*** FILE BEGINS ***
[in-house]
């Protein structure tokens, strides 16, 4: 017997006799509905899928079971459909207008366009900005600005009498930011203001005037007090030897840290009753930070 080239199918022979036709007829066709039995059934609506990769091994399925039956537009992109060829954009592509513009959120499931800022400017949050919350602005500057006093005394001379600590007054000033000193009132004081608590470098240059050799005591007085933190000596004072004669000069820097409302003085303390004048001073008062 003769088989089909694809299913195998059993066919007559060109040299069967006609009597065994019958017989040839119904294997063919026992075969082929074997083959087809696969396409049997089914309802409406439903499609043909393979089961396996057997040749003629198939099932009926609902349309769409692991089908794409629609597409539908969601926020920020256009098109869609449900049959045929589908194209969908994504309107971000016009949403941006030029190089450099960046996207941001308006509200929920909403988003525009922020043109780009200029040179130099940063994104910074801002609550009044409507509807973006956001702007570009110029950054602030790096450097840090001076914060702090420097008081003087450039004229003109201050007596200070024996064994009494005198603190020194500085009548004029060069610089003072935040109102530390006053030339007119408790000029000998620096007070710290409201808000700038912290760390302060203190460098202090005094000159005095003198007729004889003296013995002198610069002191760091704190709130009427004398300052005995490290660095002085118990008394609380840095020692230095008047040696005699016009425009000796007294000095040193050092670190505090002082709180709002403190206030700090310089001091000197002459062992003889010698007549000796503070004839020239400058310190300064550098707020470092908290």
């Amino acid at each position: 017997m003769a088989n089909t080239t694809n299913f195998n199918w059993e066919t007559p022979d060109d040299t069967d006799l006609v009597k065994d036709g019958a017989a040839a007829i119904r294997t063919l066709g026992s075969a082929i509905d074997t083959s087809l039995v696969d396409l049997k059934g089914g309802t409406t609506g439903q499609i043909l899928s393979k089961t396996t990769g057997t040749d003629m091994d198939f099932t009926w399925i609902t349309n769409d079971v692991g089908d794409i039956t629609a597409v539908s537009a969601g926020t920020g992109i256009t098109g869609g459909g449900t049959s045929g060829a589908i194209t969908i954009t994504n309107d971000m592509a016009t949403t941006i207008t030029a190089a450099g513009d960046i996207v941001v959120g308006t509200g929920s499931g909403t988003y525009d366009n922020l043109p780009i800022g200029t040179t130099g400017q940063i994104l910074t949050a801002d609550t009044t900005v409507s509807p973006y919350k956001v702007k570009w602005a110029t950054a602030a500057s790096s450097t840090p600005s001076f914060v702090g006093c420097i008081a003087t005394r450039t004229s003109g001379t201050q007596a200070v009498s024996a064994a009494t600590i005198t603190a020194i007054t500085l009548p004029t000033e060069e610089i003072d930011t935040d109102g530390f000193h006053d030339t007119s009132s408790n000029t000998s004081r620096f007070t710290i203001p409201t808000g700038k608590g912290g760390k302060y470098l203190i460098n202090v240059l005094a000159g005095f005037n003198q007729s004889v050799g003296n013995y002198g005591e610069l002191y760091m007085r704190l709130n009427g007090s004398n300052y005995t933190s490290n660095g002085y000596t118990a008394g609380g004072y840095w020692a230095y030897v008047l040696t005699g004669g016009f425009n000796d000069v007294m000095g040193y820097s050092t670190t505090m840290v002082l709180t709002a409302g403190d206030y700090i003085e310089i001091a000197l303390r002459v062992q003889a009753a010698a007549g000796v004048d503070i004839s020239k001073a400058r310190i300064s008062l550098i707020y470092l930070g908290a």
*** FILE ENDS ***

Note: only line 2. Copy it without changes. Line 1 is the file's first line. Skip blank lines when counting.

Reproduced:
């Protein structure tokens, strides 16, 4: 017997006799509905899928079971459909207008366009900005600005009498930011203001005037007090030897840290009753930070 080239199918022979036709007829066709039995059934609506990769091994399925039956537009992109060829954009592509513009959120499931800022400017949050919350602005500057006093005394001379600590007054000033000193009132004081608590470098240059050799005591007085933190000596004072004669000069820097409302003085303390004048001073008062 003769088989089909694809299913195998059993066919007559060109040299069967006609009597065994019958017989040839119904294997063919026992075969082929074997083959087809696969396409049997089914309802409406439903499609043909393979089961396996057997040749003629198939099932009926609902349309769409692991089908794409629609597409539908969601926020920020256009098109869609449900049959045929589908194209969908994504309107971000016009949403941006030029190089450099960046996207941001308006509200929920909403988003525009922020043109780009200029040179130099940063994104910074801002609550009044409507509807973006956001702007570009110029950054602030790096450097840090001076914060702090420097008081003087450039004229003109201050007596200070024996064994009494005198603190020194500085009548004029060069610089003072935040109102530390006053030339007119408790000029000998620096007070710290409201808000700038912290760390302060203190460098202090005094000159005095003198007729004889003296013995002198610069002191760091704190709130009427004398300052005995490290660095002085118990008394609380840095020692230095008047040696005699016009425009000796007294000095040193050092670190505090002082709180709002403190206030700090310089001091000197002459062992003889010698007549000796503070004839020239400058310190300064550098707020470092908290």